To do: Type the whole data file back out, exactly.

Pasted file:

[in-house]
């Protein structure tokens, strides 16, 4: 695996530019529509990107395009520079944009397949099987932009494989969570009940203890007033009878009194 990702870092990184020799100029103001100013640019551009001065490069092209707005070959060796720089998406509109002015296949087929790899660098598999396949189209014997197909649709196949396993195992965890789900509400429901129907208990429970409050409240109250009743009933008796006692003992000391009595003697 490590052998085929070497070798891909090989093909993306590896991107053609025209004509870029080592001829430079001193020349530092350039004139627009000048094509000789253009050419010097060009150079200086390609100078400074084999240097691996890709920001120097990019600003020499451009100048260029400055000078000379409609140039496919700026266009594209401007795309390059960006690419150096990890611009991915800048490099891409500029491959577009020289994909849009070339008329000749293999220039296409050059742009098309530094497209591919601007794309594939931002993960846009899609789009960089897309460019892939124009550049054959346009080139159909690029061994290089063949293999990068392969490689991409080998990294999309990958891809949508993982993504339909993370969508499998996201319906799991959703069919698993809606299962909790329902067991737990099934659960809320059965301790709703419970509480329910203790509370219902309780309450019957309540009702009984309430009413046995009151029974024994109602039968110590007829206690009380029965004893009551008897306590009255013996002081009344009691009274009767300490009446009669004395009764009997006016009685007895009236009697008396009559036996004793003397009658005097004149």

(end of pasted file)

[in-house]
């Protein structure tokens, strides 16, 4: 695996530019529509990107395009520079944009397949099987932009494989969570009940203890007033009878009194 990702870092990184020799100029103001100013640019551009001065490069092209707005070959060796720089998406509109002015296949087929790899660098598999396949189209014997197909649709196949396993195992965890789900509400429901129907208990429970409050409240109250009743009933008796006692003992000391009595003697 490590052998085929070497070798891909090989093909993306590896991107053609025209004509870029080592001829430079001193020349530092350039004139627009000048094509000789253009050419010097060009150079200086390609100078400074084999240097691996890709920001120097990019600003020499451009100048260029400055000078000379409609140039496919700026266009594209401007795309390059960006690419150096990890611009991915800048490099891409500029491959577009020289994909849009070339008329000749293999220039296409050059742009098309530094497209591919601007794309594939931002993960846009899609789009960089897309460019892939124009550049054959346009080139159909690029061994290089063949293999990068392969490689991409080998990294999309990958891809949508993982993504339909993370969508499998996201319906799991959703069919698993809606299962909790329902067991737990099934659960809320059965301790709703419970509480329910203790509370219902309780309450019957309540009702009984309430009413046995009151029974024994109602039968110590007829206690009380029965004893009551008897306590009255013996002081009344009691009274009767300490009446009669004395009764009997006016009685007895009236009697008396009559036996004793003397009658005097004149």